Big flu toll at Hawera schools
Staff and students at two South Taranaki schools are "dropping like flies" after being hit by the flu.
Between a quarter and a third of Hawera High School's students are off, an average of 60 children a day are missing class at a Hawera's St Joseph's, and the number of pupils off crook has doubled at Hawera Intermediate since Monday.
Hawera High School principal Hans Konlechner said the number of cases shot up this week and now, he estimated, each class was missing eight to 10 students, with up to a quarter or more of the school's 760 students absent.
St Joseph's principal Cath Clough said the flu had struck the school "like a bolt out of the blue" and showed no sign of letting up.
"And I have five staff away as well. It's probably worse than we have had it before and some children and some teachers are really sick," she said.
"Logistically, we hope that we can get enough relievers to cover. If we get any more sick, we won't have any relievers left."
Clough said she had sent a message to all parents and caregivers urging them to keep their sick children home until they had fully recovered.
Hawera Intermediate principal Craig Simpson said that, while the numbers missing at his school were not quite as high, he had noticed the staff and students were "dropping like flies."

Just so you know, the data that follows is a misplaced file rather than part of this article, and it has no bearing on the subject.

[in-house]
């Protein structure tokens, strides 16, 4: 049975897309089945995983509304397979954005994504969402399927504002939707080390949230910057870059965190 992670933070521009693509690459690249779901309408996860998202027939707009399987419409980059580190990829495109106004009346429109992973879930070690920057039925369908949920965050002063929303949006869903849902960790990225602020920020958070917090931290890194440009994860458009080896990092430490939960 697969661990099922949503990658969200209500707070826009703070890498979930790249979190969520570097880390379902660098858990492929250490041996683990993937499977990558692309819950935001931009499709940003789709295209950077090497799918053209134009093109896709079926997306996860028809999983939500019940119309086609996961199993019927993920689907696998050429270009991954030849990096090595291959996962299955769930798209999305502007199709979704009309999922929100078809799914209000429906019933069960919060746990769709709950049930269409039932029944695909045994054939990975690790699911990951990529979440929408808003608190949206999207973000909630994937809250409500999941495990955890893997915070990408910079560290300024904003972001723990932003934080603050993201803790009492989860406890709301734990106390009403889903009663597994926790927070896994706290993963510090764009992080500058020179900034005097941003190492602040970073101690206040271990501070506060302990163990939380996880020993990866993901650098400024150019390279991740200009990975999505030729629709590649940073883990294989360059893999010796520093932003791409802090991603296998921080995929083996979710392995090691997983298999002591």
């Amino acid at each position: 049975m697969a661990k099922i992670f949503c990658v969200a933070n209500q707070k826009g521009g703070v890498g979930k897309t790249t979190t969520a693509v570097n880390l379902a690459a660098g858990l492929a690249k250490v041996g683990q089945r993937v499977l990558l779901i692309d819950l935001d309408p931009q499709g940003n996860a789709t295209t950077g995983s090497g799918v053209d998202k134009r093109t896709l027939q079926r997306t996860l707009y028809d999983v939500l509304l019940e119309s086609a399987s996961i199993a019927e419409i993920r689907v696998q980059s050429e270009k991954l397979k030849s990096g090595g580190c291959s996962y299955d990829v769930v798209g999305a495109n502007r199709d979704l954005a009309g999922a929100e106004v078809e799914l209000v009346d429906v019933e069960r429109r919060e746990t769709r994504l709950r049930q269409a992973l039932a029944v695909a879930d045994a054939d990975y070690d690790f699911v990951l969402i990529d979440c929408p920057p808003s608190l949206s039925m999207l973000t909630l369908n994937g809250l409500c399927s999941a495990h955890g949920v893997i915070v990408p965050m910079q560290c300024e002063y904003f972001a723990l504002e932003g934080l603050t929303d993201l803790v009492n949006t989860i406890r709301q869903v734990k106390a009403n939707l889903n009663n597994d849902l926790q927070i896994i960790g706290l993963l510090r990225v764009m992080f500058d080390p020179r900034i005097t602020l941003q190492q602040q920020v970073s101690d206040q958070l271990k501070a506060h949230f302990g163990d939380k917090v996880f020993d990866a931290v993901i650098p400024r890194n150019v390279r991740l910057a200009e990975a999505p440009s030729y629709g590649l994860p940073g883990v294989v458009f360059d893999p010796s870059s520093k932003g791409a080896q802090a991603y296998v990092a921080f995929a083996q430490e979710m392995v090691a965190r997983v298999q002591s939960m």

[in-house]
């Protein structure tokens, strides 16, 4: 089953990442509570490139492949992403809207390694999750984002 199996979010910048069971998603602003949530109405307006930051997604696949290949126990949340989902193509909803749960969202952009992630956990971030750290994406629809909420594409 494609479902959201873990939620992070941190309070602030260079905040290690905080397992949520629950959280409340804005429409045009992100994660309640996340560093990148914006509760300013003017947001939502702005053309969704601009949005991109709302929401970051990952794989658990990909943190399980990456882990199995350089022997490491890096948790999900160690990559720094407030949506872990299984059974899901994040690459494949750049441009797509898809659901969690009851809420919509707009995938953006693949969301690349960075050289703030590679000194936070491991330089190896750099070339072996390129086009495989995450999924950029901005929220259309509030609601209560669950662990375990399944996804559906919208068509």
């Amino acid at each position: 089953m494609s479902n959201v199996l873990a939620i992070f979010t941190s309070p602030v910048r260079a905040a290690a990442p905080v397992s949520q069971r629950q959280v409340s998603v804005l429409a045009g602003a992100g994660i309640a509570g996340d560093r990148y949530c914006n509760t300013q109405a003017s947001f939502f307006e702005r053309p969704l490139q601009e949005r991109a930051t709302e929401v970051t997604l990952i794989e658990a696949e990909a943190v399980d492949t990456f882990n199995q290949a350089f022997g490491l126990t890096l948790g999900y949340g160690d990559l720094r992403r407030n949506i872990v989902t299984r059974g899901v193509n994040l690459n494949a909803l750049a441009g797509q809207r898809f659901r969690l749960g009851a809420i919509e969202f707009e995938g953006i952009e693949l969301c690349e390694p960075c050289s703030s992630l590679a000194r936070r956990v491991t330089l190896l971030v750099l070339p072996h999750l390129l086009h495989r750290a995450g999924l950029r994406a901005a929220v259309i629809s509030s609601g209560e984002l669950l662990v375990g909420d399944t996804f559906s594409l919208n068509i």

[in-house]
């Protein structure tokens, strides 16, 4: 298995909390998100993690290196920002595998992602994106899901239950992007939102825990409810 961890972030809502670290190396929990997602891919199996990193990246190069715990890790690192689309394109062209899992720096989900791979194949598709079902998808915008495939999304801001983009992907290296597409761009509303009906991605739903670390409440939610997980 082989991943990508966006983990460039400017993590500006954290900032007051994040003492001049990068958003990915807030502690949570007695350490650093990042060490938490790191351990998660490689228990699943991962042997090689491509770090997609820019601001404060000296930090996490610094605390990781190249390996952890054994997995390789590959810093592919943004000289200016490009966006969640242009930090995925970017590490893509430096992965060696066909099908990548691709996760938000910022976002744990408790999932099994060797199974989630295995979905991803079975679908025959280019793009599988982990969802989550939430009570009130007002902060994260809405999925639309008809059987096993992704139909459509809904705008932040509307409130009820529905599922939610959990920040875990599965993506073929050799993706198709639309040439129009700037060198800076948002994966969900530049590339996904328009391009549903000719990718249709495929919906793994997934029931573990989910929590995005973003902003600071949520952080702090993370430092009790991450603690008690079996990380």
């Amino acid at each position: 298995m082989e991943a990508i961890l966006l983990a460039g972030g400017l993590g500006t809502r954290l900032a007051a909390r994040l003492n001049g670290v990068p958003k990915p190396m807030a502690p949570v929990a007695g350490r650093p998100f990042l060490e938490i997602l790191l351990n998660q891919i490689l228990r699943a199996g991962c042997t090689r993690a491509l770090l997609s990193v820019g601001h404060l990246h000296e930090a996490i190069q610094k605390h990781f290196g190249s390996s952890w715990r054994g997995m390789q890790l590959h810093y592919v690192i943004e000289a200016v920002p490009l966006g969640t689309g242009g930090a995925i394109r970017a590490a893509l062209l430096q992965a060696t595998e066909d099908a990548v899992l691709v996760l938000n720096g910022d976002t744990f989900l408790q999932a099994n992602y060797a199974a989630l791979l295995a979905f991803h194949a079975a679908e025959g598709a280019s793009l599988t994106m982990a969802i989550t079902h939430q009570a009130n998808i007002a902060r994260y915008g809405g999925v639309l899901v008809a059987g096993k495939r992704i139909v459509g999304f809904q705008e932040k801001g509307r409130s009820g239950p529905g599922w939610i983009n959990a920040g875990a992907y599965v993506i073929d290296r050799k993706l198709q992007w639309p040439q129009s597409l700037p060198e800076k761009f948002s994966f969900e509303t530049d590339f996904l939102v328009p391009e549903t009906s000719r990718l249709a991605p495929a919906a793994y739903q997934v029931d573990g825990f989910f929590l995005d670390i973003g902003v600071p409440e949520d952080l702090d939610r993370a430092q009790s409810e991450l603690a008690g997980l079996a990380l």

"We had five students off yesterday and 11 today so it's doubled overnight. They were specifically flu-related calls," he said yesterday.
"Three staff were off yesterday and another three today."
"There are others who shouldn't be here," Simpson, who was also feeling crook, said.
While the Hawera schools have been hit hard, others around the region have not experienced the same increase in illness.
Stratford Primary principal David Cripps said they did not have anywhere near that number of children or staff off.
"Touch wood, call me back next week and it might be different," he said.
Reports at Stratford High School were the same.
"They breed them tough here," a spokeswoman said.
Central Primary and Vogeltown Primary in New Plymouth both said they had not dealt with anything out of the ordinary, while there had been some staff and students at Opunake High School out with the flu.
"We're feeling the affects, it seems to be taking longer to shake," Opunake principal Maria Potter said.
"But I don't think we're seeing anything more than normal."
The Taranaki District Health Board does not collect regional data on the influenza virus but national statics indicate levels are considerably lower than expected for this time of year.
Public health medicine specialist Jonathan Jarman said flu surveillance was based on a small number of sentinel general practices around New Zealand.
"It is possible that the increases in illness are localised and have tended to miss out the places where flu surveillance is undertaken," he said.
Jarman said there were several things people could do to stop the spread of the bugs: washing hands regularly, covering their cough, staying at home when sick, and keeping the more susceptible - kids and elderly - away from those with coughs.
The best way to be protected from the flu virus was to be vaccinated, he said.
Taranaki Daily News